The FDA is facing an investigation into its handling of the baby formula shortage
The Food and Drug Administration is facing a federal investigation into whether it correctly followed its policies and procedures in the contamination and recall of baby formula that lead to a national shortage and the potential deaths of infants.
The Department of Health and Human Services announced on Thursday that it would specifically review whether or not the FDA correctly conducted inspections of Abbott's Sturgis, Mich., manufacturing facility at the center of the recall and if it correctly oversaw Abbott's initiation of the infant formula recall.
In February, Abbott issued a recall of some of its baby formula products after one of the company's plants was suspected of contamination of a bacteria called Cronobacter sakazakii, which infected four infants, two who died. The voluntary recall included certain lots of Similac, Similac Alimentum and EleCare formula products.
The recall resulted in stores across the country facing empty baby formula shelves.
The move to conduct an investigation was applauded by Rep. Rosa DeLauro, D-Conn., who called on the FDA in March to provide answers as to why there was delayed action and the process for inspections.
"I commend the OIG for taking this critical step to get answers as to why this unreasonable delay was allowed to occur — especially when a product we feed to our babies was at the center of allegations of wrongdoing," DeLauro said in a statement. "I hope the OIG moves speedily to uncover answers so that we can prevent this crisis from potentially happening again."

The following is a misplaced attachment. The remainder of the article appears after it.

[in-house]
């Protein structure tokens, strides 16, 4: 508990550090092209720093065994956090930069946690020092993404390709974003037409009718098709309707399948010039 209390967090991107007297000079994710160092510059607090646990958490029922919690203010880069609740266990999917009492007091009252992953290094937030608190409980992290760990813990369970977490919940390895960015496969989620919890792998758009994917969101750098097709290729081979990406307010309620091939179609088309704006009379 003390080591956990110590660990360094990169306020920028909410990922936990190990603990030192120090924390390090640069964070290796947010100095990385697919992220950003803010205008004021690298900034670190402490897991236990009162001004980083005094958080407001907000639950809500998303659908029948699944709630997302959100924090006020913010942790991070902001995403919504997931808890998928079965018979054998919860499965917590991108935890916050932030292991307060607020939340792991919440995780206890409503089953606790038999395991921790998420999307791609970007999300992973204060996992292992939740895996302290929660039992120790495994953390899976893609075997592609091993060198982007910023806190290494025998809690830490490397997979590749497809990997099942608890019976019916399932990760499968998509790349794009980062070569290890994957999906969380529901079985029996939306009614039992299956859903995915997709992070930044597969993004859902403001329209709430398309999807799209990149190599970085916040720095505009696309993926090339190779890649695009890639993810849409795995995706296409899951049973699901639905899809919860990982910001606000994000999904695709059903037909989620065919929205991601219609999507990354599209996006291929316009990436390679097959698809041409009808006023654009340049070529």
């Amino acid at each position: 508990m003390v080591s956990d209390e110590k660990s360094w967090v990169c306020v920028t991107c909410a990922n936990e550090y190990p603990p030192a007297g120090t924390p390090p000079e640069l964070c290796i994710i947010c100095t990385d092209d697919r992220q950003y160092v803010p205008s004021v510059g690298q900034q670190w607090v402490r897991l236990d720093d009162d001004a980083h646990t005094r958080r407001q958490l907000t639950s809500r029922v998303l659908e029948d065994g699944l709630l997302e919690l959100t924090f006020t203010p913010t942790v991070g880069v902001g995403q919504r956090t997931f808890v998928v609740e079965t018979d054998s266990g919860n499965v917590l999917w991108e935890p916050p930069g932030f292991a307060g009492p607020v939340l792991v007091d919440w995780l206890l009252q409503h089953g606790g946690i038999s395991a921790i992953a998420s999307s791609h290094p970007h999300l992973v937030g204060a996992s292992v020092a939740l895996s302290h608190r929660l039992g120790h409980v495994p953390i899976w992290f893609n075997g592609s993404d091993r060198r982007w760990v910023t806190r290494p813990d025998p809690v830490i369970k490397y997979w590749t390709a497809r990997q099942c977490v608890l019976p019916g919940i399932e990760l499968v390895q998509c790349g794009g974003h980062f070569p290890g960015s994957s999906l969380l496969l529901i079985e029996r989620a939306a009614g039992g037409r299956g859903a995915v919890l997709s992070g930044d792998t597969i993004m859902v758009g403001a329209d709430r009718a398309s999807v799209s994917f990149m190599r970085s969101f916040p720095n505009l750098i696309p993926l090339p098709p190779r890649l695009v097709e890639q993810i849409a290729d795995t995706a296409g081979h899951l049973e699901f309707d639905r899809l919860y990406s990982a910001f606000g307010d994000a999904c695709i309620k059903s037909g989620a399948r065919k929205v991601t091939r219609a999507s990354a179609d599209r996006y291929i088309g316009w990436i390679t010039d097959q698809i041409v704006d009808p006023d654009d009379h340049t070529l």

Finger pointing over who knew what when
In May the Biden administration invoked the Defense Production Act to speed up domestic production of infant formula and put in place measures along with HHS to increase the import of millions of bottles of baby formula from other countries. The administration also issued flexibilities in the WIC program, the government program that largely uses Abbott for its contracts.
But questions have remained over what government officials were communicated about the potential food security threat and why action was not taken sooner.
During a Thursday afternoon press briefing, White House press secretary Karine Jean-Pierre was unable to tell reporters who first told President Biden about the potential shortages.
"He's briefed on countless priorities. There are regular channels — he is briefed by his senior White House staff," Jean-Pierre said, earlier noting that the FDA was too slow to act. "I am not going to confirm who it was."
Recent congressional hearings have also done little to shed light on the communication snafus. A whistleblower report mailed in October, detailing food safety inspection problems at the Michigan plant, failed to reach then-acting Commissioner Janet Woodcock and other FDA leaders till February.
In testimony before the House Appropriations Committee, FDA Commissioner Robert Califf blamed "mailroom issues."
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